Low-fat diets could raise the risk of early death by almost one quarter, a major study has found. The Lancet study of 135,000 adults found those who cut back on fats had far shorter lives than those enjoying plenty of butter, cheese and meats.
See these 6 major findings from the study
#1 Too many carbs
Those on low fat diets tended to eat far too much stodgy food like bread, pasta and rice, the experts said, while missing out on vital nutrients. Participants eating the highest levels of carbohydrates – particularly refined sugars found in fizzy drinks and processed meals – faced a 28 per cent higher risk of early death.
#2 Higher Risk Factor
Researcher Dr Andrew Mente, from McMaster University, said: “Our data suggests that low fat diets put populations at increased risk for cardiovascular disease. “Loosening the restriction on total fat and saturated fat and imposing limits on carbohydrates when high to reduce intake to moderate levels would be optimal.”
#3 Getting The Right Balance
Getting the balance of fats and carbohydrates right was about achieving a “sweet spot” which was best for health – meaning around 35 per cent of calories should come from fats.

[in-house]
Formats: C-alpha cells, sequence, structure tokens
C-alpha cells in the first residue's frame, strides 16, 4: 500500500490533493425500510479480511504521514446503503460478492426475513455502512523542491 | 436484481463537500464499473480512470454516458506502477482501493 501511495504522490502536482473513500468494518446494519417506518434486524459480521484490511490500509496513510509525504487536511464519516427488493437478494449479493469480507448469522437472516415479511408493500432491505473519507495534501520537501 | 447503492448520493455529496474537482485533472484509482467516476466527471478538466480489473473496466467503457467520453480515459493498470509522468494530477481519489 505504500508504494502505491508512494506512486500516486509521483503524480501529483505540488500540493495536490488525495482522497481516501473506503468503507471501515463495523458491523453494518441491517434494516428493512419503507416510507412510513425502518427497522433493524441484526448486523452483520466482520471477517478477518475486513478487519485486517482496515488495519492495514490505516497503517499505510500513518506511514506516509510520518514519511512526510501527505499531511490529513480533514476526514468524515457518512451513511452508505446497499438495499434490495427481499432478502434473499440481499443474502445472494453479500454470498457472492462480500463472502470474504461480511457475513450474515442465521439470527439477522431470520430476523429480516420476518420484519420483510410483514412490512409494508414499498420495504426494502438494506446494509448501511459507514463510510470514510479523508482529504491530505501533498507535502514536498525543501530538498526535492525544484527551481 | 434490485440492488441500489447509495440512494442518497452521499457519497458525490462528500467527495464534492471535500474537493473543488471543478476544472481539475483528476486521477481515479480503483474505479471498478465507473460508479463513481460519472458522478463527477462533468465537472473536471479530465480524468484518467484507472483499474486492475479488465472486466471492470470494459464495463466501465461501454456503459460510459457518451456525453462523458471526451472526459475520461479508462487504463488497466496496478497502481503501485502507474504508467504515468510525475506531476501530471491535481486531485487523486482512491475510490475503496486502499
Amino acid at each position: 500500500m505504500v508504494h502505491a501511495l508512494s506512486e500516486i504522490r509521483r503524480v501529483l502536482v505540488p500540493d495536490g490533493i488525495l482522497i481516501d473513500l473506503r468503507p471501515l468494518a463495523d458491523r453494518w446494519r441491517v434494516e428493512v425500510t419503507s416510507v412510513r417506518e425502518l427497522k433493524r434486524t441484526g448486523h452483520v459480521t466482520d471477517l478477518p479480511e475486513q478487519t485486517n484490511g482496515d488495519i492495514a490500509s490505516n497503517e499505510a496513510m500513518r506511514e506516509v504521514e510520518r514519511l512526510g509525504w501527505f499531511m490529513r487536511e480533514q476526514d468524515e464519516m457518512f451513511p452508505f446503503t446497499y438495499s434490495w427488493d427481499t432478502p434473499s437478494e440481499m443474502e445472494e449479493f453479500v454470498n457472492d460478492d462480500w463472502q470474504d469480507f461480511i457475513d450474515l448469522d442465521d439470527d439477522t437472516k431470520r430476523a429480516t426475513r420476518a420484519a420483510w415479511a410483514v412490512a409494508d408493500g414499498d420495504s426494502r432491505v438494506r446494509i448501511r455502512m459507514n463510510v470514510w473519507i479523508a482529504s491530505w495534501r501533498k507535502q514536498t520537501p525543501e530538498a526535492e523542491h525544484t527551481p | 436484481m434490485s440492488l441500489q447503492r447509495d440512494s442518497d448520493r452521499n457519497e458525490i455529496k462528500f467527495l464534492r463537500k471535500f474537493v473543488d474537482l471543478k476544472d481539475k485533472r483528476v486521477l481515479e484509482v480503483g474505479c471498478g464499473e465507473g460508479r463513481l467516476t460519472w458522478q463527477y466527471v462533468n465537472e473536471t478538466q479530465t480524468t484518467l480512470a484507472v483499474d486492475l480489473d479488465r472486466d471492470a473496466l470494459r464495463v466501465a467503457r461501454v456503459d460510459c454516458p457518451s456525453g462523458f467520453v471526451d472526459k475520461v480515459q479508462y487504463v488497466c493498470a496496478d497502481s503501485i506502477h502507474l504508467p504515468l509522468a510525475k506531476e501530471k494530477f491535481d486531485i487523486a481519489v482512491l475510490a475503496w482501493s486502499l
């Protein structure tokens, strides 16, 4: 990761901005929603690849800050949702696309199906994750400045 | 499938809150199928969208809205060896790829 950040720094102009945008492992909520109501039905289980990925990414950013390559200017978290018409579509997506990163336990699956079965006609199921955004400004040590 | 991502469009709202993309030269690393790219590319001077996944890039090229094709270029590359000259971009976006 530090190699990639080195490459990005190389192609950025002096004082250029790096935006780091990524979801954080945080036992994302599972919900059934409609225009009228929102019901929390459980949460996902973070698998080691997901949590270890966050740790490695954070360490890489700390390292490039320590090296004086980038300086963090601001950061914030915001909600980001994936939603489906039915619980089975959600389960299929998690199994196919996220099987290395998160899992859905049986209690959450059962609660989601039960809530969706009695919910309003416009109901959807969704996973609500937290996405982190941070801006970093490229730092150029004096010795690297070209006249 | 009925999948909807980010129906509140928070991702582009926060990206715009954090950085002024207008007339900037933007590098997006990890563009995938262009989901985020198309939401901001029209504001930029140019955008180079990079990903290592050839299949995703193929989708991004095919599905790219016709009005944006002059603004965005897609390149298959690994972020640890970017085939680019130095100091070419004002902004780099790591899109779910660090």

#4 Recommended Daily Fat
Guidance states men should eat no more than 30g daily and women 20g. Saturated fat is typically found in animal products such as butter, cheese and red meat.
#5 The Statistics
A high carbohydrate diet – greater than 60 per cent of energy – is associated with higher risk of mortality. “Higher intake of fats, including saturated fats, are associated with lower risk of mortality.”
#6 Don’t Go Overboard
This study suggests we should perhaps pay more attention to the amount of carbohydrate in our diet than we have in the past and we may need to revise the guidelines,” he said. “What I don’t think people should do is get excited and think ‘I can eat as much saturated fat as I like’”.